by sabina dana plasse
WESTERN MODERN ALLURE AND CLASSIC ABSTRACTION AT GAIL SEVERN GALLERY
The Gail Severn Gallery presents works by artists Theodore Waddell and Gary Komarin through February 2016. Waddell, a Sun Valley resident, draws from his surroundings to present works of particular subtle meaning, often illustrating the vastness of space and distance with a mindful nod to reality and imagination, which is often apparent when looking out onto lands of the West, especially in Idaho. Waddell finds comfort in an object or the familiar in such dramatic landscapes, which is so very modern. The space between his subjects and his visions tend to have a haunting but recognizable feel.
As Jennifer Complo, McNutt Curator of Contemporary Art at the Eiteljorg Museum, says: “Waddell’s paintings are a combination of rough marks; thick paint; transparent elegant strokes; and, on a few occasions a slow, hard line scratched into the canvas. You can feel the movement of the paint throughout the paintings but the subjects are frozen. They are not frozen as a stagnant object but captured as a solitary image. Captured, interpreted, and enveloped in the landscape. They are carved out of, or laid onto, the green and grey-yellow of the spring and summer, or the white canopy of winter. And sometimes there are ghosts in the paintings, the faint image of what has changed in the piece or decays in the pasture. These ghosts refer to Waddell’s interest in life and death and our own mortality. They are metaphors for the struggle and change that is constant in life. In his artist’s statement he says, ‘The understanding of death brings about a feeling of wonderfulness and appreciation of life and just how fragile and magical it all is.’”
In addition to Theodore Waddell’s exhibition, Gail Severn Galley will feature an exhibition, The First Green Rushing, by Gary Komarin. A master of Post-Painterly Abstraction, Komarin has been at the forefront of contemporary art with a bold and colorful style recognized by art collectors worldwide and applauded by museum curators and art critics alike. While looking at Komarin’s paintings and his works on paper, the viewer is invited to the intimate space where a dialogue is established between painter and painting.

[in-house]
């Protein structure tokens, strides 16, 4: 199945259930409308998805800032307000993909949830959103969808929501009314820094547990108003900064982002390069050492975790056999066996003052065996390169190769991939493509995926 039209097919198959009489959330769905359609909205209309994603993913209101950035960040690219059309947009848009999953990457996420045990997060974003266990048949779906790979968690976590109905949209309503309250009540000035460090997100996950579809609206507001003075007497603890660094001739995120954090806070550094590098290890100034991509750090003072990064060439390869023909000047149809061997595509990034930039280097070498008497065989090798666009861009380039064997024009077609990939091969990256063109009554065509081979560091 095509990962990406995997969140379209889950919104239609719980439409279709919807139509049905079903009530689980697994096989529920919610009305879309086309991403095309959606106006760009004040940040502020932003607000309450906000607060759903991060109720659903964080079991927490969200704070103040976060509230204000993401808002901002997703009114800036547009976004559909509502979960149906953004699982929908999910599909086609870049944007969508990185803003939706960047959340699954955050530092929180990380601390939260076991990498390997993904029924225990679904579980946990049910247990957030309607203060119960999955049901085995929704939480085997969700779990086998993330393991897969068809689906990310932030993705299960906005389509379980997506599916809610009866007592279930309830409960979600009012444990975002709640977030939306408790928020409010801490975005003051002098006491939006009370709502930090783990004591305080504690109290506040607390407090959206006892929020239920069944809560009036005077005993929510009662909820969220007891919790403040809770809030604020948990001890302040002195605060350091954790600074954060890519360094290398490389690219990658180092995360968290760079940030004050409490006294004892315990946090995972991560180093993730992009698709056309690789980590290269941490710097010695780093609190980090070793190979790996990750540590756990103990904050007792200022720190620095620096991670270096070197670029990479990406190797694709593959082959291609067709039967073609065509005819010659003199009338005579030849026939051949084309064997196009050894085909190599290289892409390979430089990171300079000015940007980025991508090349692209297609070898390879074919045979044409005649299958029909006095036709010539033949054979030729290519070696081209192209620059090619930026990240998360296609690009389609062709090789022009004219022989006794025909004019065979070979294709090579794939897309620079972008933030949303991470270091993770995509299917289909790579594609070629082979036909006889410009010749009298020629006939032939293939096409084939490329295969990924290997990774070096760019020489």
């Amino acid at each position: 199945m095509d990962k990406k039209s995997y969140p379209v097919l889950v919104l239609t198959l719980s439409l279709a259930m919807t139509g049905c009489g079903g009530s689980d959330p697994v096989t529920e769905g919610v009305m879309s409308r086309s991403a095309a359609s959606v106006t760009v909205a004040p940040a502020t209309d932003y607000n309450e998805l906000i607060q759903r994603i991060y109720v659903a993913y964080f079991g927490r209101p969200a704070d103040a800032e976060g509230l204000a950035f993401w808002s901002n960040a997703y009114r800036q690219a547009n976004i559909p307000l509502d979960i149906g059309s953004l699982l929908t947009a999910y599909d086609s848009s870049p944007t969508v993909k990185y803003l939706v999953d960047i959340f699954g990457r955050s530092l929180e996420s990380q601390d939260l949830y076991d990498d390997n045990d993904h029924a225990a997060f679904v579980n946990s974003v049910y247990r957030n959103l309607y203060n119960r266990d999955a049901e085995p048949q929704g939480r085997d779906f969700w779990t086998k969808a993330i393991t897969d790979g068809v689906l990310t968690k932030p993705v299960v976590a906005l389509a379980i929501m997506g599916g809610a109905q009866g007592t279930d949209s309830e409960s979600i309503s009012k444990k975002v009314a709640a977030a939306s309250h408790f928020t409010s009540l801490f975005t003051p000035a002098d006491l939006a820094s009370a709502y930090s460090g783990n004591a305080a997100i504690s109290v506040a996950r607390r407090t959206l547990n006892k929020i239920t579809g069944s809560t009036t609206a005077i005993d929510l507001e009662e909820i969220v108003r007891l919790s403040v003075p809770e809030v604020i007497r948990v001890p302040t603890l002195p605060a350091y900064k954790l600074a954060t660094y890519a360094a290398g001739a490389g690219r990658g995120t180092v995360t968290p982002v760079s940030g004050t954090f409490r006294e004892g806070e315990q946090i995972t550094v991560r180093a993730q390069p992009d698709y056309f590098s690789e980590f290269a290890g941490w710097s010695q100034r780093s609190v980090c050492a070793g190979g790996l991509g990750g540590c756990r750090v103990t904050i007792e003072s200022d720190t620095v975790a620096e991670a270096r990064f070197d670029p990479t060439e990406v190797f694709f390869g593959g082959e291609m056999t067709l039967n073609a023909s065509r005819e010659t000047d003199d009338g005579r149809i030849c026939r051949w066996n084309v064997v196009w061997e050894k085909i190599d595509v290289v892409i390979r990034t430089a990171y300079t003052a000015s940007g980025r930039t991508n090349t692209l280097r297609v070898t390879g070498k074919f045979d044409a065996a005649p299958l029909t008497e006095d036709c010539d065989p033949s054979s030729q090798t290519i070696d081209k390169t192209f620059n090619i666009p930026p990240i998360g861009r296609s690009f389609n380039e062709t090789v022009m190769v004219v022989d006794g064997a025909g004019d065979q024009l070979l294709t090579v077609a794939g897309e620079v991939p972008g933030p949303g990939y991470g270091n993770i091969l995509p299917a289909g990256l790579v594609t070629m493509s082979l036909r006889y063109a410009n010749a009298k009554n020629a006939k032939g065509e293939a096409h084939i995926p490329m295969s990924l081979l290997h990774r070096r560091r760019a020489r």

Komarin received the Joan Mitchell Prize in Painting, the New York Foundation for the Arts Grant in Painting, the Edward Albee Foundation Fellowship in Painting, the Elizabeth Foundation Prize in Painting, and the Benjamin Altman Prize given by the National Academy of Design Museum, New York. Articles and reviews of Komarin’s images and paintings have appeared in Architectural Digest, The New York Times, Arts Magazine, and CT Cottages & Gardens, among others. His mixed-media works were reviewed in July 2003 in the art world’s premier magazine, Art in America, and again in 2008. Art reviewer Carol Diehl wrote about his “energetic use of color” as seen in his gallery showings.
“My paintings proceed without preconception,” says Komarin. “I paint to find out what it is that I am going to paint. I think of myself as a stagehand who sets up the conditions necessary for drama to unfold. The very best paintings are most often those that fail the most. Once a painting has achieved a life of its own, when it speaks back to you as a painter, this is a good place to be. For me, the best paintings are those that paint themselves.”